Inside the graft tissue, there was no uniformity in the filling composition. In the central portion, the tissue was represented by beams of bone formed from the cortico-endosteal surface and the intramedullary tissue and by fibrovascular tissue unattached to osteogenesis. The filling in the less central tissue alternated between beams with thick bone cell activity foci, a good standard of connectivity and related connective tissue stroma with features of bone marrow fat and areas represented exclusively by intensely vascularized tissue, unrelated to training of bone.
The results of this study demonstrate that large diaphyseal defects can be effectively treated with irradiated homologous grafts in combination with external fixation and autologous osteoprogenitor cells, which, when added to these grafts, accelerate bone formation and the incorporation and remodeling of the graft in segmental diaphyseal defects and do not trigger local or systemic adverse reactions. The results also showed that the addition of the precipitating cells of the bone graft substituted for cancellous bone, cortical bone and bone marrow. In this study, in an experimental mammalian model, the treatment of allografts augmented with bone marrow stromal cells proved to be an effective option for ameliorating bone loss extending into the tibial shaft.
The results of pre-clinical studies [9-13] and clinical trials [14,15] using autologous mesenchymal cells and osteoprogenitors isolated from bone marrow and expanded in vitro to treat hydroxyapatite associated with diaphyseal defects were highly favorable. The recovery of the injuries occurred through the complete repair of the bone defects, with no history of local or systemic complications directly related to the implant or cellular components.
The alternative use of adipose tissue to isolate the osteoprogenitor cells may lead to insufficient bone formation, as observed in a previous study . It is fairly well established that the growth of pluripotent cells isolated from adipose tissue generate a large number of progenitors committed to the adipogenic lineage with little or no ability to trans-differentiate into osteogenic cells .
Much of the observations of the pioneer study  are in agreement with our results. The authors of the pioneer study filled bone defects with a cylinder of hydroxyapatite and tri-calcium phosphate cellularized with mesenchymal cells that were expanded in vitro. Some disadvantages and complications of using this type of synthetic material, such as slow absorption and the occurrence of fractures, were infrequent in animals treated with cellularized grafts. As in our study, the most significant result from the histological point of view was the ability of cells added to the graft to induce bone formation.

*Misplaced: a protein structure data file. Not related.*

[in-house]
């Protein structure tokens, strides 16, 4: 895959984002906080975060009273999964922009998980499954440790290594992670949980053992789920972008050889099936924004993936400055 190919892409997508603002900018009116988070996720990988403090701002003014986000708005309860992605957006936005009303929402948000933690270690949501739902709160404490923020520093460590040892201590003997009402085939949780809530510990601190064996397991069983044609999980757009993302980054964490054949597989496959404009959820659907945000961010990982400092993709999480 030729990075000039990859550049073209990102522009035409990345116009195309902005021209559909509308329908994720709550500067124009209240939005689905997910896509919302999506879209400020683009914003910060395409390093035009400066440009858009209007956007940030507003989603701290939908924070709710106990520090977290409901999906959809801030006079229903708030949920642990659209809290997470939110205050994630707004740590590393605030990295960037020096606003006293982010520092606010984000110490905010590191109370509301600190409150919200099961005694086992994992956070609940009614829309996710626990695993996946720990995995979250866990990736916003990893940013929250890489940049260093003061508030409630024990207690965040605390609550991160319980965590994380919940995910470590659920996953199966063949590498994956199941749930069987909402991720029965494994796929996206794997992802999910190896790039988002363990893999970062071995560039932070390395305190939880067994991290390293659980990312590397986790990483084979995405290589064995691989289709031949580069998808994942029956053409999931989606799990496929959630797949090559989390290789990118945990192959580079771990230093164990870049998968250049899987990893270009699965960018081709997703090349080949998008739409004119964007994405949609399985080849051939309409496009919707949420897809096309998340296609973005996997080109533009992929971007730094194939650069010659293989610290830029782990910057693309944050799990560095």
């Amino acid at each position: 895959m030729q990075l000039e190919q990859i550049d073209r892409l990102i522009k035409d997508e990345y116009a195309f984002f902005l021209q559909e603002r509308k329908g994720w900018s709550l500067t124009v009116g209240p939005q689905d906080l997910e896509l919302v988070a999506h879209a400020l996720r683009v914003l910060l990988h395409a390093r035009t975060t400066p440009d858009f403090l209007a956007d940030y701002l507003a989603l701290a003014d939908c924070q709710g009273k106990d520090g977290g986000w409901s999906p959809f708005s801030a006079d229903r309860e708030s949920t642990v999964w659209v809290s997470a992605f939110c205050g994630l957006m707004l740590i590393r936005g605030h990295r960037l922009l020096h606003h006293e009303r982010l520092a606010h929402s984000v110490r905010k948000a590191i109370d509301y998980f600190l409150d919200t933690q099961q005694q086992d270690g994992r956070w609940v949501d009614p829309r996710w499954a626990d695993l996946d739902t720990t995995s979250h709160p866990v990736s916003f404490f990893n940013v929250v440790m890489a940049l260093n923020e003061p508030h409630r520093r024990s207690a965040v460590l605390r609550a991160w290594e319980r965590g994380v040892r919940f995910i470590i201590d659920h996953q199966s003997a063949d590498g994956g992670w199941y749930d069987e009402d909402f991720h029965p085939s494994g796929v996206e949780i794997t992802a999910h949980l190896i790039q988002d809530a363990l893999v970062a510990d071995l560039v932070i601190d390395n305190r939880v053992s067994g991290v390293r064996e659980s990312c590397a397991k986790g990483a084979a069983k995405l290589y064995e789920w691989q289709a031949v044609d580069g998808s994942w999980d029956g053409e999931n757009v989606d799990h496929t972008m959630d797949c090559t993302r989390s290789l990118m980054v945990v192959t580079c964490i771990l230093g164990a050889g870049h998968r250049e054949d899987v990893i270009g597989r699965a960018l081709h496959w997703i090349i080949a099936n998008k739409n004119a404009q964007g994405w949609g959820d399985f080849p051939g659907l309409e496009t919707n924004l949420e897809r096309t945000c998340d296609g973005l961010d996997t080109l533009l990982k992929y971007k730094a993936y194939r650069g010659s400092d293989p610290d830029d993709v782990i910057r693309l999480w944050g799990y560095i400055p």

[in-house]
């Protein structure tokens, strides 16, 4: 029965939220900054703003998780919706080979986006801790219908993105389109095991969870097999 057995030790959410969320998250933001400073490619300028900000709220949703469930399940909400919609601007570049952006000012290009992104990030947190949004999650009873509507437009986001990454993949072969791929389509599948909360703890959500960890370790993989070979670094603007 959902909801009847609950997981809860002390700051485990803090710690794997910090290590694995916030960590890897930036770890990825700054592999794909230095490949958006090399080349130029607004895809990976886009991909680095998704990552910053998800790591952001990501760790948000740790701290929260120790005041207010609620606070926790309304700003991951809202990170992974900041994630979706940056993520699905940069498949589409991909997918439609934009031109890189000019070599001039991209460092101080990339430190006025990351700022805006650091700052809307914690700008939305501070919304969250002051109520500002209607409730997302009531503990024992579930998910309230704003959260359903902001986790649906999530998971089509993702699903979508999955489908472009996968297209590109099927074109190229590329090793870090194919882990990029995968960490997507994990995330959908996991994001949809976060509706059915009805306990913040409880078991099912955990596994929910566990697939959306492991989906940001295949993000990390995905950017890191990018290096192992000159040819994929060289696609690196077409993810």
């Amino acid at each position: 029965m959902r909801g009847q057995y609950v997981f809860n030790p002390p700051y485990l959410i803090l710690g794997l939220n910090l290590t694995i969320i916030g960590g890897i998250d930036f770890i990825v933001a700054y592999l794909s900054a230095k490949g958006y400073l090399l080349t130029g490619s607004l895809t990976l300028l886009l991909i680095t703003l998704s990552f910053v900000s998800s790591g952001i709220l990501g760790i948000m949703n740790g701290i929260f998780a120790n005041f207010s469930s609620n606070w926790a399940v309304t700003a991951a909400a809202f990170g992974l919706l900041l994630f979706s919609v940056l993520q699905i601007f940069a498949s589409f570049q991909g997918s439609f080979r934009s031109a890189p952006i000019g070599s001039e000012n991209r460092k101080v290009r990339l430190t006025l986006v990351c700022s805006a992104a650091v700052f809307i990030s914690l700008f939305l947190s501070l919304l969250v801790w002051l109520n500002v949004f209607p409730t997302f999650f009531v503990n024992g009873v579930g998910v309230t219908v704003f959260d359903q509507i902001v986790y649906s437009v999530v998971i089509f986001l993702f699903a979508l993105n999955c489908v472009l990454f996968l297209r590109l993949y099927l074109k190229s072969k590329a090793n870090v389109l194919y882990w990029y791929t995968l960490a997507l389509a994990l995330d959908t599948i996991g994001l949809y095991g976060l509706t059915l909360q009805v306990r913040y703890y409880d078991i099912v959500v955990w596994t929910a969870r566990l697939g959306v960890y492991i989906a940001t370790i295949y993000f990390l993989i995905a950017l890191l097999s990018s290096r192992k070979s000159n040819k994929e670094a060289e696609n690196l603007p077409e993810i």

As suggested in a previous study , mesenchymal cells that are in the process of osteogenic differentiation secrete factors that induce the recruitment of new cells and mesenchymal differentiation in the osteogenic lineage. The exuberance of the periosteal reaction in the host animals treated with cellularized bone grafts could be explained, at least in part, by the paracrine effects of these factors synthesized by the implanted cells. Pluripotent mesenchymal cells, in both the periosteum and the bone, respond to these factors, differentiating into osteoblasts and mature bone matrix producing cells. This hypothesis also applies to the slower bone formation and reduction of defects in the animals treated with noncellularized grafts. Recent studies complement this hypothesis  by demonstrating that TGF, BMP, FGF, IGF and PDGF are the main growth factors able to influence the proliferation and differentiation of mesenchymal cells into osteoprogenitors and osteoblasts .
There are other case studies on bone grafts in sheep that deserve special attention [20-23]. Furthermore, a clinical study on the use of mesenchymal cells expanded in vitro and associated with a synthetic implant was performed in four patients with segmental defects . Monitoring these patients for 6–7 years after surgery showed that there were no early or late complications. There were no reports of pain, swelling, infection or fracture. The integration of the implant observed after 5–7 months was maintained 6–7 years after surgery. Though the results were favorable, despite the low degree of resorption and mechanical stability of the hydroxyapatite compounds, we suggest that superior clinical outcomes can be achieved through the association of allografts of osteoprogenitor cells as autologous cells.
Allografts cellularized with AOCs (allografts of osteoprogenitor cells) can generate great clinical outcomes to noncellularized allografts to consolidate, reshape, structurally and morphologically reconstruct bone and bone marrow in a relatively short period of time. These features make this strategy very attractive for clinical use in orthopedic bioengineering and open new venue for veterinary medicine bone surgery.